If your doctor has put you on lithium or an anticonvulsant, be aware that an uncommon but possible side effect is acne.
Certain drugs, including corticosteroids, lithium, anticonvulsants, barbiturates, androgenic steroids, DHEA, and medications that contain bromides or iodides, can cause true acne or acne-like eruptions. Lithium is prescribed for bipolar disorder. Some people take DHEA supplements as an anti-aging hormone. As for bromides or iodides, they may be found in sedatives or cough medicines.
Most cases of acne are not drug-related. "It’s not common at all," says Lisa A. Garner, MD, FAAD, a clinical professor of dermatology at the University of Texas Southwestern Medical Center. But she does see drug-related cases in her practice among teens and adults.
Furthermore, "the vast majority of drug reactions that are acne are not really acne," Garner says. "We would call them an 'acneiform' drug eruption."
Acneiform Drug Reactions
If a person takes corticosteroids for a while, for example, a two-week course of treatment for severe poison ivy, "They may break out with what looks like acne," Garner says. "However, it tends to be more on the chest and back, but it can affect the face."
An acneiform drug eruption looks different from regular acne in other ways, too, she says. "Most people with acne have little ones and big ones and blackheads and whiteheads. It’s a mixture of all the various types of lesions that you can get from acne," she says.
"When you get it from a medicine, it tends to all look the same. It’s all little, red papules or it’s all little pustules, and they’re kind of all the same shape and size. That’s the giveaway that it could be medicine-related."
Acneiform drug eruptions can happen in someone with no history of true acne, Garner says.
True Acne Caused by Drugs
However, not all drug-related breakouts are acneiform in nature; there are exceptions, Garner says. Drugs that affect hormone levels can cause true acne. While doctors don’t know the exact cause of acne, one important factor is an increase in male sex hormones called androgens. Both men and women have these hormones.
As a result, women on hormone-replacement therapy for menopause symptoms may break out if the drug contains testosterone. "It’s not a drug reaction. It’s real acne," Garner says. Often, these women have had acne in the past.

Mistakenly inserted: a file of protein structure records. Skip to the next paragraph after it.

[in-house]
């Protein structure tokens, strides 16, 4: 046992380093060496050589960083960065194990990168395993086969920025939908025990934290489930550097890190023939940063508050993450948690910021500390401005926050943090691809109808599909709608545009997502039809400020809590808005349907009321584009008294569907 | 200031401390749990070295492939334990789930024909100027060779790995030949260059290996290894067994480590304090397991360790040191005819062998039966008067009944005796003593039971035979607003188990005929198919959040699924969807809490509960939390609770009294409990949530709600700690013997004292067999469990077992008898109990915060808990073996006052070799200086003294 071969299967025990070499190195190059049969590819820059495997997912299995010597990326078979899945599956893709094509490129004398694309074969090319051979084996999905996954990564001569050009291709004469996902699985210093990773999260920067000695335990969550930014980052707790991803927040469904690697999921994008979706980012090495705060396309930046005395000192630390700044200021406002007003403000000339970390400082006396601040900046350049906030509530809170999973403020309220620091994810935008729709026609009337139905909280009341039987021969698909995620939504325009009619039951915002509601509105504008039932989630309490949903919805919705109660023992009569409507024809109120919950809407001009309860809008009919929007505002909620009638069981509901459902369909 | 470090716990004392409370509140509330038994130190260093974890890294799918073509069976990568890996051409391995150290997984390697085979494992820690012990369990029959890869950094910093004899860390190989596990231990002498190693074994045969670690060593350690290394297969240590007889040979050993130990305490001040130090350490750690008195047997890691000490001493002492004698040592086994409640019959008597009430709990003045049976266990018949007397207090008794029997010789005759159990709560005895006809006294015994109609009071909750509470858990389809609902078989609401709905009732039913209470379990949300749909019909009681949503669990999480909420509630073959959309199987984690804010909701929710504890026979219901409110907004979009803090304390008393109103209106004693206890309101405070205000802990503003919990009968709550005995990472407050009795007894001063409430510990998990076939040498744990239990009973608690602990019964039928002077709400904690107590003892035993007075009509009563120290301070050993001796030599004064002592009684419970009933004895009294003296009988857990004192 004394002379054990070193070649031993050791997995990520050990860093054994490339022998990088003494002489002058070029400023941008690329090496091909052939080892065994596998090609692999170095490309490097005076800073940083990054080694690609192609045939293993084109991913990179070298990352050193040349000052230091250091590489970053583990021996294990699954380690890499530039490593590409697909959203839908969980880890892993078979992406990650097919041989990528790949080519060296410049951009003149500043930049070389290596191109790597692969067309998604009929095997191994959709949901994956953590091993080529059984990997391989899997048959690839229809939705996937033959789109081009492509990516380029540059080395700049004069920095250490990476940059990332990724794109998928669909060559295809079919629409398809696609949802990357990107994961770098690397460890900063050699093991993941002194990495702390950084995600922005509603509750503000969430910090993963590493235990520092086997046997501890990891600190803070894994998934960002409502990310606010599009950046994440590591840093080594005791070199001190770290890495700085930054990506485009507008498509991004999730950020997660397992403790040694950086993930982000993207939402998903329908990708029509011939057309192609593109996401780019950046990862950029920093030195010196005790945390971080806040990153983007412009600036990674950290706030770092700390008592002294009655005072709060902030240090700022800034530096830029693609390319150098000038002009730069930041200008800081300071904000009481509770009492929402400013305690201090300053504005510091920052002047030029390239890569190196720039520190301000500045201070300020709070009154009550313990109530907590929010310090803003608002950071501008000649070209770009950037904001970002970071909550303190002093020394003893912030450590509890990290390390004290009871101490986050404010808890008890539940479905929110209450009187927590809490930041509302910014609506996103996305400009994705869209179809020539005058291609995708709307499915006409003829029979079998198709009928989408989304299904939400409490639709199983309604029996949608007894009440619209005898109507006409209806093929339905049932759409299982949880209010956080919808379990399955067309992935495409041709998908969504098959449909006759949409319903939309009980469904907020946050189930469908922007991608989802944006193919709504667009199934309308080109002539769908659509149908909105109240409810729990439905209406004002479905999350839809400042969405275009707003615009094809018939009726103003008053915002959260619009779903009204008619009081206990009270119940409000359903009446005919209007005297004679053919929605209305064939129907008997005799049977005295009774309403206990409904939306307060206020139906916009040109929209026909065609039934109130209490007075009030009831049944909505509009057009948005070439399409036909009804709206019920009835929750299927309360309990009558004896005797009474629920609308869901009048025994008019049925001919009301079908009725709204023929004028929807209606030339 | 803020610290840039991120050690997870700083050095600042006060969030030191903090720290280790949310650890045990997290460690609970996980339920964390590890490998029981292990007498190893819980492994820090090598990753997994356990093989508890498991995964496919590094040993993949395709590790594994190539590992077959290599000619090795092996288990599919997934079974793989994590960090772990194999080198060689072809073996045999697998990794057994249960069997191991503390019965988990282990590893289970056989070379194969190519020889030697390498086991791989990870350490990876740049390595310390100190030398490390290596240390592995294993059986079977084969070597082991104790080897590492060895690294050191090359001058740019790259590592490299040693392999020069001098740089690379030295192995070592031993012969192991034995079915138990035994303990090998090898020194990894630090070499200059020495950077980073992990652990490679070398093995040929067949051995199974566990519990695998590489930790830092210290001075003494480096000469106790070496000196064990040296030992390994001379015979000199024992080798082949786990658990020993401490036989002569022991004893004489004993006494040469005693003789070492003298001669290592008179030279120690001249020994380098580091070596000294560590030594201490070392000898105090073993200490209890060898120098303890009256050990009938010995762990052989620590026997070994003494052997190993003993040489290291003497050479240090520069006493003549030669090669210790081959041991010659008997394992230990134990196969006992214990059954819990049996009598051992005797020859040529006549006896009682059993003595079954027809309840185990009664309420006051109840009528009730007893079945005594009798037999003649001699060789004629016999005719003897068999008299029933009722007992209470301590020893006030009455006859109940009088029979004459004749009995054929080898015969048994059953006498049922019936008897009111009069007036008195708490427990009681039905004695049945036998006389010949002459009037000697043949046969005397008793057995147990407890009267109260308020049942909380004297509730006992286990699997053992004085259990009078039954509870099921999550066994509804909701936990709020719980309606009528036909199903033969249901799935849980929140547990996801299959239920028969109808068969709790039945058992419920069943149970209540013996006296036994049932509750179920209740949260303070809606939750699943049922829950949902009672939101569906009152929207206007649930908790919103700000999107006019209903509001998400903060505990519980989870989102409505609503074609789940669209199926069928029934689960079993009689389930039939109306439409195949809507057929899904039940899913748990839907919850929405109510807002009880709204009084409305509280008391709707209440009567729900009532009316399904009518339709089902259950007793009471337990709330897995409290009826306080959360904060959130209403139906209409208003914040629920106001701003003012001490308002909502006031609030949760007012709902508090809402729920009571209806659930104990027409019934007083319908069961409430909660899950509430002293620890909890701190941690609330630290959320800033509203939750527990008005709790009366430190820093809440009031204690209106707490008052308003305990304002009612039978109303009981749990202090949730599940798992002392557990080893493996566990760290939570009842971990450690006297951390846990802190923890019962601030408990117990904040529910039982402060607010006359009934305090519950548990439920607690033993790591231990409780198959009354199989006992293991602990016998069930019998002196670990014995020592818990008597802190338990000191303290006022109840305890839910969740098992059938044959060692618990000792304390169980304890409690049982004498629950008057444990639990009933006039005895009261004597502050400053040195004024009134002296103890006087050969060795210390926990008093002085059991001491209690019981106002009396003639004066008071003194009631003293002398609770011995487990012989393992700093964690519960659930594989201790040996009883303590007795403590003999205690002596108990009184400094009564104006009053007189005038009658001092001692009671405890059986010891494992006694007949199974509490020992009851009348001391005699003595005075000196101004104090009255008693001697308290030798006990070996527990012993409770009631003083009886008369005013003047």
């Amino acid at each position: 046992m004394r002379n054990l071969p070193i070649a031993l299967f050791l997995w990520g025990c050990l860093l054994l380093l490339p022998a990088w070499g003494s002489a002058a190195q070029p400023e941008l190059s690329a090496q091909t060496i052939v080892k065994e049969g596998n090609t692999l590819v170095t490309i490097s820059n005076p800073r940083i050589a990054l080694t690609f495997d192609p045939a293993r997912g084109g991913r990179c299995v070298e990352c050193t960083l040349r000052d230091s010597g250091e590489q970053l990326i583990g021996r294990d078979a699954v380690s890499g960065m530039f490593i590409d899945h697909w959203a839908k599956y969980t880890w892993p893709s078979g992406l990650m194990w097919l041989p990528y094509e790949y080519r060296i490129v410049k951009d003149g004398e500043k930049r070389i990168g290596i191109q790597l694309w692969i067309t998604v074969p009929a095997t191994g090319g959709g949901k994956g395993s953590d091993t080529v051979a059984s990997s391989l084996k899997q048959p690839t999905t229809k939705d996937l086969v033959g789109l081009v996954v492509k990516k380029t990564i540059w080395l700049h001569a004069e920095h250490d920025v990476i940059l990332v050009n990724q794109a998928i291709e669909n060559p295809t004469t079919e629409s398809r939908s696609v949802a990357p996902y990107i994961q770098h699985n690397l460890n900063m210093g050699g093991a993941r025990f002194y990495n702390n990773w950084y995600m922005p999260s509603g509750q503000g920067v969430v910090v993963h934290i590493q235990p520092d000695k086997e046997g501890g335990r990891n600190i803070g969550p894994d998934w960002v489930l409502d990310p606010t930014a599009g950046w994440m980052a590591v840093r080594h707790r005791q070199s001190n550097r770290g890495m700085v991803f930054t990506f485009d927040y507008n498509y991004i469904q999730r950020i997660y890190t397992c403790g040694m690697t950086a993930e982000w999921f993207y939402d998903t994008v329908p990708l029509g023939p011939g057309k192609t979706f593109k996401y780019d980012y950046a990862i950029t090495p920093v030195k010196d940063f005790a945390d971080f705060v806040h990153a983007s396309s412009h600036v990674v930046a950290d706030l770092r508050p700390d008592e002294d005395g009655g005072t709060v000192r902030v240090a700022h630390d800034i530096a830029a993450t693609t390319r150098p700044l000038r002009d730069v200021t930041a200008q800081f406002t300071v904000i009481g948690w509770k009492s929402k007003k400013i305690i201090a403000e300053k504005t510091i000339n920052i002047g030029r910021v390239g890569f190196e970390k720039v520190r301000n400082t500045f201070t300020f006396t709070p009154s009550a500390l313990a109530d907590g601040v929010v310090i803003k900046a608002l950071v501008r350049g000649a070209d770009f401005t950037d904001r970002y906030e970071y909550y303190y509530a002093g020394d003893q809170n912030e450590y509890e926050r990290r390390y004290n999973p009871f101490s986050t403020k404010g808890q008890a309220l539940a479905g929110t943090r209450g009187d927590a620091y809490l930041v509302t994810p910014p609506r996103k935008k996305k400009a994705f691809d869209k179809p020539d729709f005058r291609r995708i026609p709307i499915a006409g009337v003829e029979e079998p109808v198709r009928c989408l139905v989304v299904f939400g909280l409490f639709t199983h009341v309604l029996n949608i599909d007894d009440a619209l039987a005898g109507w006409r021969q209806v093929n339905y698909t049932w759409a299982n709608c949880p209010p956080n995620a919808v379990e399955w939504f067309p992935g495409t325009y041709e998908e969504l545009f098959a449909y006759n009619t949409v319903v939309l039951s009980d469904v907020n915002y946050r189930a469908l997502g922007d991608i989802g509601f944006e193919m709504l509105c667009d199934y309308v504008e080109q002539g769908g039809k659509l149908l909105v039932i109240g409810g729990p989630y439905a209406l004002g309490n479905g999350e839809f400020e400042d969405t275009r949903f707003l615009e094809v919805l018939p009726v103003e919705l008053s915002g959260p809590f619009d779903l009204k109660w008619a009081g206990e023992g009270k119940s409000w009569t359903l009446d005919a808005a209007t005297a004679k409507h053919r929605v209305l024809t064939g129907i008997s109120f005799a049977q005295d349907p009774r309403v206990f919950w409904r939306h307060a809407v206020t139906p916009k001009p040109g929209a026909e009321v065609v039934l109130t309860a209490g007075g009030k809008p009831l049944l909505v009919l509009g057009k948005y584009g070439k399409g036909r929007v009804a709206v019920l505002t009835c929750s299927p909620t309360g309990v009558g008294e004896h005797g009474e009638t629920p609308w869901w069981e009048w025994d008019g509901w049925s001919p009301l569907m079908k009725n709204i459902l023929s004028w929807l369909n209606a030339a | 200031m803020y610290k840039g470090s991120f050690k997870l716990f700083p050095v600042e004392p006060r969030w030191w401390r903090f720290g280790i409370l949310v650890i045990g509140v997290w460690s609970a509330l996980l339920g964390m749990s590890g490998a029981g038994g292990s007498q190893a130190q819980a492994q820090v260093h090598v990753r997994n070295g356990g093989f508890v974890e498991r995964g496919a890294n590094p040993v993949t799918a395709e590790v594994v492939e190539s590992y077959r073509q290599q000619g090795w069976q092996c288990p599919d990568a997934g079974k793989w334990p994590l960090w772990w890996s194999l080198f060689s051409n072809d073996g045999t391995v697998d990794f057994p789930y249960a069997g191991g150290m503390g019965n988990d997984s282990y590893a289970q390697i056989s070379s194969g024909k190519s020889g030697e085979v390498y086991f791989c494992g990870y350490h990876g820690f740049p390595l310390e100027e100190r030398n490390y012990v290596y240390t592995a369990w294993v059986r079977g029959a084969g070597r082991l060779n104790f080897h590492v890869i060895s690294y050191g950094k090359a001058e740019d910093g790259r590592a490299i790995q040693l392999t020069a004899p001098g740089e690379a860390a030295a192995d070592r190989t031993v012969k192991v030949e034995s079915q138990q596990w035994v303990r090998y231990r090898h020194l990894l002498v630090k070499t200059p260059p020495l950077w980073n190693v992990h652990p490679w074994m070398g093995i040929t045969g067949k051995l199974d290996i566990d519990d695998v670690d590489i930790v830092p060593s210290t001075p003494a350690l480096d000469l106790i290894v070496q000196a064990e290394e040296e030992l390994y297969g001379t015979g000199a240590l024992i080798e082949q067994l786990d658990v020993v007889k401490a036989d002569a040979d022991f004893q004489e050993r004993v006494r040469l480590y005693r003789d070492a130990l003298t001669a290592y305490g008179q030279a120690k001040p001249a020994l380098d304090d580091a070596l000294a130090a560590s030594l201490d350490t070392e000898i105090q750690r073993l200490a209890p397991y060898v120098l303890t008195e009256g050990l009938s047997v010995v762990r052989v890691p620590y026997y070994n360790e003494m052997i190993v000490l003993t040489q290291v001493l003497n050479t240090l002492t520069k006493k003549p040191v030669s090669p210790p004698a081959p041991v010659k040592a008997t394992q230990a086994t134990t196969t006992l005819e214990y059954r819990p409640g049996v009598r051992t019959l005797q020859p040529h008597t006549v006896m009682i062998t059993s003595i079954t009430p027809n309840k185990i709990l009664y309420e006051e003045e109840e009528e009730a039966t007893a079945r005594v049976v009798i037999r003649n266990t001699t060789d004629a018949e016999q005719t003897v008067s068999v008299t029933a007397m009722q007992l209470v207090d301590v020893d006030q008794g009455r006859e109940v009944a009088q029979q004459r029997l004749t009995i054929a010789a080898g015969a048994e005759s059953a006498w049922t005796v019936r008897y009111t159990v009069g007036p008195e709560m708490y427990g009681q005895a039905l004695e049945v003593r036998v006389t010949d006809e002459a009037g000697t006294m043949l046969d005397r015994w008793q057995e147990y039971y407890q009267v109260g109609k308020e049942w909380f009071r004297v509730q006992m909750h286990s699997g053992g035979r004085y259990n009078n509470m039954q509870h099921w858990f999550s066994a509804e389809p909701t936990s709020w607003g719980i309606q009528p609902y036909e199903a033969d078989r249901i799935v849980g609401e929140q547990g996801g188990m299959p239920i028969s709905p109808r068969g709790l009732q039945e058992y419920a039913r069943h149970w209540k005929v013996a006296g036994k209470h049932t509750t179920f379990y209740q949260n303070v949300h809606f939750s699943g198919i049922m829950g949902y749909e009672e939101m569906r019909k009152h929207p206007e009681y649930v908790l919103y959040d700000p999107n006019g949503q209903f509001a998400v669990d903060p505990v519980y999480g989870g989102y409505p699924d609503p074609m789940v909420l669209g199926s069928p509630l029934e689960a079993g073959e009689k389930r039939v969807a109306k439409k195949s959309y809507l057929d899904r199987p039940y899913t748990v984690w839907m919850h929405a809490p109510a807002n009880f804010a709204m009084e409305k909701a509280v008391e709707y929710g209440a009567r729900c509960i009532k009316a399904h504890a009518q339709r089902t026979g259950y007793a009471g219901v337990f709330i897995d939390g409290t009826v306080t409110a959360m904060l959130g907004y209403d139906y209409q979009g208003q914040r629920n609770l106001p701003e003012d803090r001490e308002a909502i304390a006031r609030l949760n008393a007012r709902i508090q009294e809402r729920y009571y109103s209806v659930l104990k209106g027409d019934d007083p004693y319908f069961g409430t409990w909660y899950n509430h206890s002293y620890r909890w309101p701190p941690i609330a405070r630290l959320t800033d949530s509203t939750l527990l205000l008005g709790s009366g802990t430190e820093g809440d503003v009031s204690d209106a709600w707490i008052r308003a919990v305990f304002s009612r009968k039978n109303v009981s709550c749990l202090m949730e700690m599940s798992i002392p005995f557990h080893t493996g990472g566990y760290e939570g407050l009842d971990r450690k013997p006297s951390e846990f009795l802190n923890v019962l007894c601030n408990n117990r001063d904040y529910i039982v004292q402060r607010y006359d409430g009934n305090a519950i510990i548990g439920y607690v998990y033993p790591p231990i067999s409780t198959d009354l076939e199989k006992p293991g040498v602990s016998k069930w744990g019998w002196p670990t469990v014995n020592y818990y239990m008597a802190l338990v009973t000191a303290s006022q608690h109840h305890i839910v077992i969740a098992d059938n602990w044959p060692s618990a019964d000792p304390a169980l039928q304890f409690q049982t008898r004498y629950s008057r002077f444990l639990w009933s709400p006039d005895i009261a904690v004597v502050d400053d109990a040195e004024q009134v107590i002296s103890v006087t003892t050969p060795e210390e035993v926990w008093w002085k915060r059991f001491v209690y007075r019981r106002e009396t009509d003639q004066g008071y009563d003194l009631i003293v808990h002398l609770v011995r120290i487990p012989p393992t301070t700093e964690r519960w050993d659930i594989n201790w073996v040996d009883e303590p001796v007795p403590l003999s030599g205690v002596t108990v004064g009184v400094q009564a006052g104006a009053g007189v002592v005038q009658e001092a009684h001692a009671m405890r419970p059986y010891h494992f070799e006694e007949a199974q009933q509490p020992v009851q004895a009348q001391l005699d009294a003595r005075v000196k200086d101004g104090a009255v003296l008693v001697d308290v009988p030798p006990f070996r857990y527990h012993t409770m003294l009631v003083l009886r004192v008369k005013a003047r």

Men who take androgenic steroids to build muscle mass may also get true acne. "Androgenic steroids -- especially taken by the men who are trying to bulk up in the gym -- can give you terrible cystic acne," Garner says.
Stopping the Drug Resolves Acne
When drugs are to blame, acne or acneiform eruptions go away up after the medication is stopped, Garner says. "They always clear up, but sometimes, it’s a little slow."
She’ll advise those taking anabolic steroids for bodybuilding to stop taking them.
Not everyone can discontinue a medication that causes skin problems, for example, those on drugs to treat serious conditions, such as seizures or bipolar disorder. "Those medications are critical to their survival," Garner says.
In these cases, drug-related skin eruptions are rare, she emphasizes. "The vast majority of people do not have this problem. There are millions of people on lithium, and most of them are not having bad acne."
But when such problems crop up and patients must stay on their medications, she goes ahead and treats the resulting acne. "It’s just going to be much more difficult to treat," she says. But she has treated patients on lithium with strong acne drugs such as isotretinoin.
She would never take the lead in advising patients to consider switching their other medication, though, because the consequences can be serious. "I would never presume to make that recommendation," she says. "I’m always worried that patients will take it upon themselves to stop their medications."
For example, if teenagers stopped taking seizure medication or decreased their dose because it was making their acne worse, the results could be disastrous, even fatal.
Instead, "you need to talk to your dermatologist, you need to talk to your neurologist or your psychiatrist" about options, Garner says. If the drug regimen must stay the same, then the best route is to treat the acne to limit its effects on the skin.